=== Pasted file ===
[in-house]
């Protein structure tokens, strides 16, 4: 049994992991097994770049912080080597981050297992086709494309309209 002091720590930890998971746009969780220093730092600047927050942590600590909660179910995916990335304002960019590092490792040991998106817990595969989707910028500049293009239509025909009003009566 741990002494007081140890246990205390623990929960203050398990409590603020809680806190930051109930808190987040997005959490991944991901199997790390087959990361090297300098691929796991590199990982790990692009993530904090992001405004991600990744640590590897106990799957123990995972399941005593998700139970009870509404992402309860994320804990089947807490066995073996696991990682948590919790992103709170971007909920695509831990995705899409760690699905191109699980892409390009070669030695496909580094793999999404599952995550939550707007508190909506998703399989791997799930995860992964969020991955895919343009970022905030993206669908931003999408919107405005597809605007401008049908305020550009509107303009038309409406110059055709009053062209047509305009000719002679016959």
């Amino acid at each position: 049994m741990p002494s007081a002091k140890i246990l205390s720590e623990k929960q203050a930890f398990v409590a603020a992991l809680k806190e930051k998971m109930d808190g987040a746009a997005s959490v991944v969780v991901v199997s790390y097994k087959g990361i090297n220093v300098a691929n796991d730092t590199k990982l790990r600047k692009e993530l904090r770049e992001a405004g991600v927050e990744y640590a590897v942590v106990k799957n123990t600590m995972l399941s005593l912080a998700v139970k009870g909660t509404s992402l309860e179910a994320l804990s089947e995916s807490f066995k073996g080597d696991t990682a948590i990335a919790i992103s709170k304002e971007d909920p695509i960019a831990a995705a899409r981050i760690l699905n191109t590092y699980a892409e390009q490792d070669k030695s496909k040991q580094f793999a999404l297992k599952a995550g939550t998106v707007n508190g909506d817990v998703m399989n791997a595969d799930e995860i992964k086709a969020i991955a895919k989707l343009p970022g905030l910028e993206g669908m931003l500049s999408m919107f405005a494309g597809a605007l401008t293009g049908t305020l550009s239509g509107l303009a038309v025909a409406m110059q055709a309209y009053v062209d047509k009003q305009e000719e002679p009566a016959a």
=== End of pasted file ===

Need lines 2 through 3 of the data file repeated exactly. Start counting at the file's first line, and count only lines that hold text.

């Protein structure tokens, strides 16, 4: 049994992991097994770049912080080597981050297992086709494309309209 002091720590930890998971746009969780220093730092600047927050942590600590909660179910995916990335304002960019590092490792040991998106817990595969989707910028500049293009239509025909009003009566 741990002494007081140890246990205390623990929960203050398990409590603020809680806190930051109930808190987040997005959490991944991901199997790390087959990361090297300098691929796991590199990982790990692009993530904090992001405004991600990744640590590897106990799957123990995972399941005593998700139970009870509404992402309860994320804990089947807490066995073996696991990682948590919790992103709170971007909920695509831990995705899409760690699905191109699980892409390009070669030695496909580094793999999404599952995550939550707007508190909506998703399989791997799930995860992964969020991955895919343009970022905030993206669908931003999408919107405005597809605007401008049908305020550009509107303009038309409406110059055709009053062209047509305009000719002679016959």
């Amino acid at each position: 049994m741990p002494s007081a002091k140890i246990l205390s720590e623990k929960q203050a930890f398990v409590a603020a992991l809680k806190e930051k998971m109930d808190g987040a746009a997005s959490v991944v969780v991901v199997s790390y097994k087959g990361i090297n220093v300098a691929n796991d730092t590199k990982l790990r600047k692009e993530l904090r770049e992001a405004g991600v927050e990744y640590a590897v942590v106990k799957n123990t600590m995972l399941s005593l912080a998700v139970k009870g909660t509404s992402l309860e179910a994320l804990s089947e995916s807490f066995k073996g080597d696991t990682a948590i990335a919790i992103s709170k304002e971007d909920p695509i960019a831990a995705a899409r981050i760690l699905n191109t590092y699980a892409e390009q490792d070669k030695s496909k040991q580094f793999a999404l297992k599952a995550g939550t998106v707007n508190g909506d817990v998703m399989n791997a595969d799930e995860i992964k086709a969020i991955a895919k989707l343009p970022g905030l910028e993206g669908m931003l500049s999408m919107f405005a494309g597809a605007l401008t293009g049908t305020l550009s239509g509107l303009a038309v025909a409406m110059q055709a309209y009053v062209d047509k009003q305009e000719e002679p009566a016959a």